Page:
As a watercolorist, I can tell you that cad yellows are only semi-transparent and in some brands can even be a bit sedimentary.  If I had to make a short list of absolute requirements for colors, I'd have to pick Indian Yellow, Sap Green, Alizurin Crimson and Phthalo Blue (Winsor Blue).  These are the colors I use to create human skin tones.  I recently used these 4, and only these 4, to complete a painting of a tabby cat, being able to mix all sorts of gray-browns and even a velvety black for the tones in the fur.  I paint a great many florals and these are the most common colors I use for those as well.  

My personal palette contains 25 colors, of which one-third are rarely used, another third are less regularly used and the last third are used in some capacity in all paintings.  This last third are all transparent and clear, bright colors, with many of the less used colors being semi-transparent and/or bordering opaque (not all watercolor pigments are transparent).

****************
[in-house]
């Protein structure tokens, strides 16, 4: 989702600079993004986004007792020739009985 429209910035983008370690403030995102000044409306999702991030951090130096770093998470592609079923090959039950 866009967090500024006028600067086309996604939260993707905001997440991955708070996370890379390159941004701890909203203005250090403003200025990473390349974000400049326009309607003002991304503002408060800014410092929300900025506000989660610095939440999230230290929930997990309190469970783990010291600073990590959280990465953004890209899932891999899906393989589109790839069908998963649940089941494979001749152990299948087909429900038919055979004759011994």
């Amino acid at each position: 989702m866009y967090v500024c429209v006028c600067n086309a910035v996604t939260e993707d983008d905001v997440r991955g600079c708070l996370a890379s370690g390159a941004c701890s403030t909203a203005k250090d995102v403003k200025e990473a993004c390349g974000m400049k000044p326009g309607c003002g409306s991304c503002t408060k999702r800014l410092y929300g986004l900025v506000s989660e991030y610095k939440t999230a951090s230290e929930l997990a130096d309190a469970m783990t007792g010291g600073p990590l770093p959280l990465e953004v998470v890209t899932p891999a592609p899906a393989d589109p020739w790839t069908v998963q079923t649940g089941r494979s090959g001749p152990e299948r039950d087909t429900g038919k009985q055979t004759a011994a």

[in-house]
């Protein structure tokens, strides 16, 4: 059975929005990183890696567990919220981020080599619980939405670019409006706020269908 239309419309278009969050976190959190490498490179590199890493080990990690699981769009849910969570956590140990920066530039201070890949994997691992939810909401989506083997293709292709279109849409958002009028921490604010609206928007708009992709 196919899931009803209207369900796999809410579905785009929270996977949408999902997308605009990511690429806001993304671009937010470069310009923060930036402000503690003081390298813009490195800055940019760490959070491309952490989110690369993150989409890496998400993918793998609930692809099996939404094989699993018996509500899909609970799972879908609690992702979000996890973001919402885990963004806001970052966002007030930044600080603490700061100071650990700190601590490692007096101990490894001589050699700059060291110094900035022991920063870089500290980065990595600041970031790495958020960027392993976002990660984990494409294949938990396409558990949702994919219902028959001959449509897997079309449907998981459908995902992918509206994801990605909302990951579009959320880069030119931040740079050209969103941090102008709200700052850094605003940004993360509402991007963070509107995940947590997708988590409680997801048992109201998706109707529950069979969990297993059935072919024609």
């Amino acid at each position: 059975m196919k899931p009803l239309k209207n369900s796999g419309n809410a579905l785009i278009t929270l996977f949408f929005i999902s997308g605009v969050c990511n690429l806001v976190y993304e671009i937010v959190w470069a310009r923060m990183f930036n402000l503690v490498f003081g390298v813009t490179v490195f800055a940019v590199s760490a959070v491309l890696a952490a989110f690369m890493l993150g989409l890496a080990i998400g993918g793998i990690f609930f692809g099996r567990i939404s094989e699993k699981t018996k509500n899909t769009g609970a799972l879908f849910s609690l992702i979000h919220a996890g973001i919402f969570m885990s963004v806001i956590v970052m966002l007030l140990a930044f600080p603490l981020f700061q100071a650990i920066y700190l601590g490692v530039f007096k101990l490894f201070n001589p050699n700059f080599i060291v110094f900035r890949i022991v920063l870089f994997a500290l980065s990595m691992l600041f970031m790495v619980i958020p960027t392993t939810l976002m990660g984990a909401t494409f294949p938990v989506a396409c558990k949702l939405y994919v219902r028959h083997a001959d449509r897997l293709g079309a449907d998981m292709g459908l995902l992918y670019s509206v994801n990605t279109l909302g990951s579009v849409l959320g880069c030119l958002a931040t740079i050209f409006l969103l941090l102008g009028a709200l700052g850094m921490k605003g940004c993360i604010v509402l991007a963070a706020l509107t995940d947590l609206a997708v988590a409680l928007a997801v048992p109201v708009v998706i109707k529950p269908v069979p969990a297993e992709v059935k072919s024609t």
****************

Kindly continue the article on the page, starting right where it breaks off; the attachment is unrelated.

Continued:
How the paint behaves is also influenced by what surface one paints on and the ability to get the darkest darks is entirely dependent on that surface.  Another topic for you for another day!

on 4 Jun 2010 8:56 AM

Was introduced to watercolor painting last Oct. and have already sold 3 paintings.  My bigest problem seems to be painting too tight.  I am truly having trouble and working on loosening up and letting the painting be more free.  I absolutely love this medium.  What fun seeing what  I can turn out of a little paint, a lot or water, and a piece of paper.

Joan Nixon wrote
on 4 Jun 2010 9:54 AM

Great article!  Exactly what I try to pass on to my students.  Thanks!